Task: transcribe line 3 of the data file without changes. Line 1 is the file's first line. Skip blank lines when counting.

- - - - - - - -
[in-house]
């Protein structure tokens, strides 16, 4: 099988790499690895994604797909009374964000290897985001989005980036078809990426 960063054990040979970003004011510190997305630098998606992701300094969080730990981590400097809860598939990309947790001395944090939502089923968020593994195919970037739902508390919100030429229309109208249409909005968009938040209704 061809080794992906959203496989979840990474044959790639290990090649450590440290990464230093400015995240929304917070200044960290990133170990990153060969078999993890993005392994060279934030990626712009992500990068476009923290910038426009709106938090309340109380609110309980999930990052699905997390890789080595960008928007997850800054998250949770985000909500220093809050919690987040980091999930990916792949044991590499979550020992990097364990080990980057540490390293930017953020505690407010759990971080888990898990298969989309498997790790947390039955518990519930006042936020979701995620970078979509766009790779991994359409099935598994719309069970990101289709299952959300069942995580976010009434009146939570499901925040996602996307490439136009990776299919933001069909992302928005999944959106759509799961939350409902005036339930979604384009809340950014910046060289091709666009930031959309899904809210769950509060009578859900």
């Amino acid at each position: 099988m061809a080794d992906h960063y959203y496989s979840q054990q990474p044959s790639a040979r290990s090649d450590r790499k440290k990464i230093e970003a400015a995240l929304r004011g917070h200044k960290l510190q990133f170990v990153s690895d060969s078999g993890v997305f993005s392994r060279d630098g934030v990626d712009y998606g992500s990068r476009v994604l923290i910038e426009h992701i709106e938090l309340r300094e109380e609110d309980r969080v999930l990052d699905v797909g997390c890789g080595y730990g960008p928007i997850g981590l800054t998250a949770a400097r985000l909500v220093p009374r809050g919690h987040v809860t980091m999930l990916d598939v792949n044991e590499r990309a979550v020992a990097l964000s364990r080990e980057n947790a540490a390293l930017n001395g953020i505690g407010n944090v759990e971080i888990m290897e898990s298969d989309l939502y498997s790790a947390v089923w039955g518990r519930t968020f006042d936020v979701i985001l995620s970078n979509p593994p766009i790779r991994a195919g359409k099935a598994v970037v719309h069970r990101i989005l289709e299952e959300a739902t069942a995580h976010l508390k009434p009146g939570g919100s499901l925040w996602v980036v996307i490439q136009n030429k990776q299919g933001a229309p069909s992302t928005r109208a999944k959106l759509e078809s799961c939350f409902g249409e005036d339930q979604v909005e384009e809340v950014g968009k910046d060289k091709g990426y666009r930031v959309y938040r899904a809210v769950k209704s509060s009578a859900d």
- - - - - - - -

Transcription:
């Amino acid at each position: 099988m061809a080794d992906h960063y959203y496989s979840q054990q990474p044959s790639a040979r290990s090649d450590r790499k440290k990464i230093e970003a400015a995240l929304r004011g917070h200044k960290l510190q990133f170990v990153s690895d060969s078999g993890v997305f993005s392994r060279d630098g934030v990626d712009y998606g992500s990068r476009v994604l923290i910038e426009h992701i709106e938090l309340r300094e109380e609110d309980r969080v999930l990052d699905v797909g997390c890789g080595y730990g960008p928007i997850g981590l800054t998250a949770a400097r985000l909500v220093p009374r809050g919690h987040v809860t980091m999930l990916d598939v792949n044991e590499r990309a979550v020992a990097l964000s364990r080990e980057n947790a540490a390293l930017n001395g953020i505690g407010n944090v759990e971080i888990m290897e898990s298969d989309l939502y498997s790790a947390v089923w039955g518990r519930t968020f006042d936020v979701i985001l995620s970078n979509p593994p766009i790779r991994a195919g359409k099935a598994v970037v719309h069970r990101i989005l289709e299952e959300a739902t069942a995580h976010l508390k009434p009146g939570g919100s499901l925040w996602v980036v996307i490439q136009n030429k990776q299919g933001a229309p069909s992302t928005r109208a999944k959106l759509e078809s799961c939350f409902g249409e005036d339930q979604v909005e384009e809340v950014g968009k910046d060289k091709g990426y666009r930031v959309y938040r899904a809210v769950k209704s509060s009578a859900d």